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  1. 1. Perspectives From an EmergencyPerspectives From an Emergency Physician on the Front LinesPhysician on the Front Lines Andy Jagoda, MD, FACEPAndy Jagoda, MD, FACEP Professor of Emergency MedicineProfessor of Emergency Medicine Mount Sinai School of MedicineMount Sinai School of Medicine
  2. 2. OverviewOverview • EM and the American health care systemEM and the American health care system • EM and thrombolytics for acute ischemic strokeEM and thrombolytics for acute ischemic stroke • Future directions and designated stroke centersFuture directions and designated stroke centers
  3. 3. Emergency PhysiciansEmergency Physicians • Three years of specialty trainingThree years of specialty training • Specialists in acute medical and surgicalSpecialists in acute medical and surgical resuscitation in patients of all agesresuscitation in patients of all ages • Directors of prehospital careDirectors of prehospital care • The link between the community and theThe link between the community and the hospitalhospital • Trained to prioritize care, maximizeTrained to prioritize care, maximize resource utilizationresource utilization
  4. 4. Emergency Medicine and Access to CareEmergency Medicine and Access to Care • Approximately 4200 EDs in the USAApproximately 4200 EDs in the USA • 8% decline in past 5 years8% decline in past 5 years • Approximately 105 million ED visits / yearApproximately 105 million ED visits / year • 20% increase in past 5 years20% increase in past 5 years • EDs are the health care “safety net”EDs are the health care “safety net” • The safety net is currently overwhelmedThe safety net is currently overwhelmed • UninsuredUninsured • Aging populationAging population • Decrease in hospital / critical care bedsDecrease in hospital / critical care beds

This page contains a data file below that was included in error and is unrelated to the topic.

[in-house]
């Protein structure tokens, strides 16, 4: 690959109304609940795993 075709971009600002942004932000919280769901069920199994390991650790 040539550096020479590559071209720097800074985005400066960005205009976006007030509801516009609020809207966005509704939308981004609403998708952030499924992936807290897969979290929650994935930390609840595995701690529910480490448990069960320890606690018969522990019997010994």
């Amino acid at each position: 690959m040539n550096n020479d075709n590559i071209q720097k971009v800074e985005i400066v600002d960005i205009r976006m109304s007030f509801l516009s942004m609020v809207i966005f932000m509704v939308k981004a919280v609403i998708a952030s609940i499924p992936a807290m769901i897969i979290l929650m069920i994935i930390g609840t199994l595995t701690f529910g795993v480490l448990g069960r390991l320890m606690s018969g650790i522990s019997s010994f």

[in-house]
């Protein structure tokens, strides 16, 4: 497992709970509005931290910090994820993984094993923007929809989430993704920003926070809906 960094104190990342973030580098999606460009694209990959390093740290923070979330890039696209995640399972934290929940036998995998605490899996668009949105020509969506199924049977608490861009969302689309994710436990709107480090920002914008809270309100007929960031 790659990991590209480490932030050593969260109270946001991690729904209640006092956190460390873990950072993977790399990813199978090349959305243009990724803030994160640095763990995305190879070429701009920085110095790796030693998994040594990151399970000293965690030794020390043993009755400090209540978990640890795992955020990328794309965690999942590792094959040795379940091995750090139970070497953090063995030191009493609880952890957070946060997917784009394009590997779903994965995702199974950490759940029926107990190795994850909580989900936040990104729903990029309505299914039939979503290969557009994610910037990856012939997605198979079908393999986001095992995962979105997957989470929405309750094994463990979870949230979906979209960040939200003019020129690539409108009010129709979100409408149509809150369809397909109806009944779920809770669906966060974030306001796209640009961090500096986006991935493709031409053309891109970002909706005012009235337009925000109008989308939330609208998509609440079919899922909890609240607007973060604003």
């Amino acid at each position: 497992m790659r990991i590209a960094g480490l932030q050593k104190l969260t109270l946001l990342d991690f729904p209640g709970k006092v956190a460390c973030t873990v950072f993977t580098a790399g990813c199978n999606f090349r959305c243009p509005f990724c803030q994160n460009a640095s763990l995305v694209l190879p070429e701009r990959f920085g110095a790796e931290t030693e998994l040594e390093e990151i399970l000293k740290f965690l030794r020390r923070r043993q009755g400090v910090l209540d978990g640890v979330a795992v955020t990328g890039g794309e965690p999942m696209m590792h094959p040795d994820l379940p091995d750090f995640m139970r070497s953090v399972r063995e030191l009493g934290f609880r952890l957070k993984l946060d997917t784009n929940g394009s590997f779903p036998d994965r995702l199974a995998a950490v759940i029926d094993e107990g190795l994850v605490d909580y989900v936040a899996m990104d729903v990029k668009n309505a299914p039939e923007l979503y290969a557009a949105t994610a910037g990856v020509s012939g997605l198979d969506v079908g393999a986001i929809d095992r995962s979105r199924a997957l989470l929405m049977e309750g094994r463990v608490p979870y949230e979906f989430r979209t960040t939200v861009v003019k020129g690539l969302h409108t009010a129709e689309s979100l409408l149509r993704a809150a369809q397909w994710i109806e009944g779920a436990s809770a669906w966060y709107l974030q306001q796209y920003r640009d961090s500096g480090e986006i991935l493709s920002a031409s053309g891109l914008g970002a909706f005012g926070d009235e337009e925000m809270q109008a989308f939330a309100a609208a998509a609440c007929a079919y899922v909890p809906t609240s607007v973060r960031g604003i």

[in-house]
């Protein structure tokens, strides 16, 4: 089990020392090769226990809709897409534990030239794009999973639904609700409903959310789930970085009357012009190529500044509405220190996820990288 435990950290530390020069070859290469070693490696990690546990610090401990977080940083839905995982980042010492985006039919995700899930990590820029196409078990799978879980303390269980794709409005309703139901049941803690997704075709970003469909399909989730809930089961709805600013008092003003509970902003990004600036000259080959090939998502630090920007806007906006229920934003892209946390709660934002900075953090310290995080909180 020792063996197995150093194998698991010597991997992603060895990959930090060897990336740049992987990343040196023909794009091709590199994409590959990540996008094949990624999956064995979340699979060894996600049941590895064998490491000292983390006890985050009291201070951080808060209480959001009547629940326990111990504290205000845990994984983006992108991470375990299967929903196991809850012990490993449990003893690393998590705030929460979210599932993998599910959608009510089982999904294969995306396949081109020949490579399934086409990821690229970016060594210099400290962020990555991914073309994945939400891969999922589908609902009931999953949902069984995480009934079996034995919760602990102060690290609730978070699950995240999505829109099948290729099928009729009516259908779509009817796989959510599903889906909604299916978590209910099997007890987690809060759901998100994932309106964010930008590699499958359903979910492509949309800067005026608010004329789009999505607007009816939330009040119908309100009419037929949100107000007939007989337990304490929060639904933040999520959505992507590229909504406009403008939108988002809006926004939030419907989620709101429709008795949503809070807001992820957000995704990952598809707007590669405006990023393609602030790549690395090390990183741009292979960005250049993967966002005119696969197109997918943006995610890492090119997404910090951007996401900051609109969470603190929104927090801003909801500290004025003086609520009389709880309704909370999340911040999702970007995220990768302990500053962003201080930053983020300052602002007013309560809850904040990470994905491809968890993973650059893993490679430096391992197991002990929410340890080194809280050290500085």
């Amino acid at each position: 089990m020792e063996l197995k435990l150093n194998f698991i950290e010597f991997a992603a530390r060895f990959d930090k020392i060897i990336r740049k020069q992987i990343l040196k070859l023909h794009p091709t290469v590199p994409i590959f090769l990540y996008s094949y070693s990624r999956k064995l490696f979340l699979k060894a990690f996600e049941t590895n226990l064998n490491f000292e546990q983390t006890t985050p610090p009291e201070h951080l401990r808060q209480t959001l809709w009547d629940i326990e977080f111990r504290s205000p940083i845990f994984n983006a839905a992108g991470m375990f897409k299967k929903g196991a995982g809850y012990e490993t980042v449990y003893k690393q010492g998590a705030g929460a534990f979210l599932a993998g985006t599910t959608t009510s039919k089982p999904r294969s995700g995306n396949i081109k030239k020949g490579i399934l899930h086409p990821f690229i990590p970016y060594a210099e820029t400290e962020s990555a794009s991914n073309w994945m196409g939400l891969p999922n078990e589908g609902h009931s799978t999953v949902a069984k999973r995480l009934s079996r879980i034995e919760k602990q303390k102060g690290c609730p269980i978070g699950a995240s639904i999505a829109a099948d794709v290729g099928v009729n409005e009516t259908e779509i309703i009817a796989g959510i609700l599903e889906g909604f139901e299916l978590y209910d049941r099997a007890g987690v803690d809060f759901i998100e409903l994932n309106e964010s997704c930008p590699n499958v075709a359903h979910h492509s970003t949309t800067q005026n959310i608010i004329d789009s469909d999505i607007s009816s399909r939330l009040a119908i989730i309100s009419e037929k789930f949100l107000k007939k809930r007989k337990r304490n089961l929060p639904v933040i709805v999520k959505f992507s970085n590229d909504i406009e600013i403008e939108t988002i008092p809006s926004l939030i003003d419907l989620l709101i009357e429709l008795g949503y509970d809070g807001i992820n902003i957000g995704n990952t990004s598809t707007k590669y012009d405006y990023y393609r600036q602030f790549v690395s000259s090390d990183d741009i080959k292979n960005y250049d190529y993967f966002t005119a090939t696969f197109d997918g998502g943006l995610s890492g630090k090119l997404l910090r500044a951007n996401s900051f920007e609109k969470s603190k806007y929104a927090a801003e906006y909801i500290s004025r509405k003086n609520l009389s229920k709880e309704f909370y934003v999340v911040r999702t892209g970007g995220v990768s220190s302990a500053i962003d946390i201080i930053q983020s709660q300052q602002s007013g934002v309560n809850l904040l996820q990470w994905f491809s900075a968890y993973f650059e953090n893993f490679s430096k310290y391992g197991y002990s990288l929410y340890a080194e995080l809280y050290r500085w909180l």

5. 5. Emergency Medicine and Access to CareEmergency Medicine and Access to Care Derlet et al. Acad Emerg Med 2001; 8:151-155Derlet et al. Acad Emerg Med 2001; 8:151-155 • 91% of ED directors report overcrowding as a91% of ED directors report overcrowding as a major problem:major problem: • High volume / high acuityHigh volume / high acuity • Radiology delaysRadiology delays • Laboratory delaysLaboratory delays • Consultant delaysConsultant delays • Insufficient spaceInsufficient space • 33% of ED directors report poor outcomes as a33% of ED directors report poor outcomes as a result of overcrowdingresult of overcrowding • The majority of acute stroke patients enter theThe majority of acute stroke patients enter the health care system through the EDhealth care system through the ED
  6. 6. Fundamentals of Acute Stroke Care in the EDFundamentals of Acute Stroke Care in the ED • Basic acute stroke care must:Basic acute stroke care must: • Facilitate “rapid” assessment and diagnosis (CT)Facilitate “rapid” assessment and diagnosis (CT) • Ensure cerebral perfusion and oxygenation: “ABCs”Ensure cerebral perfusion and oxygenation: “ABCs” • Exclude mimickers of strokeExclude mimickers of stroke • Prevent complicationsPrevent complications • Advanced acute stroke care, i.e., use of fibrinolytics, requiresAdvanced acute stroke care, i.e., use of fibrinolytics, requires a coordinated, multidisciplinary approach which carefullya coordinated, multidisciplinary approach which carefully follows established to protocolsfollows established to protocols • Failure to adhere to protocol increases morbidity up toFailure to adhere to protocol increases morbidity up to three timesthree times
  7. 7. Emergency Physicians – Access to Care – Acute StrokeEmergency Physicians – Access to Care – Acute Stroke • Time sensitive – 3 hours from onset to treatmentTime sensitive – 3 hours from onset to treatment • Coordination with prehospital care and ED responseCoordination with prehospital care and ED response • Trauma Center ModelTrauma Center Model • Prioritization of resources (away from other sickPrioritization of resources (away from other sick patients?)patients?) • Dedicated physician and nurseDedicated physician and nurse • Laboratory servicesLaboratory services • NeuroimagingNeuroimaging • Neurology / NeurosurgeryNeurology / Neurosurgery • Inpatient service available to accept the patientInpatient service available to accept the patient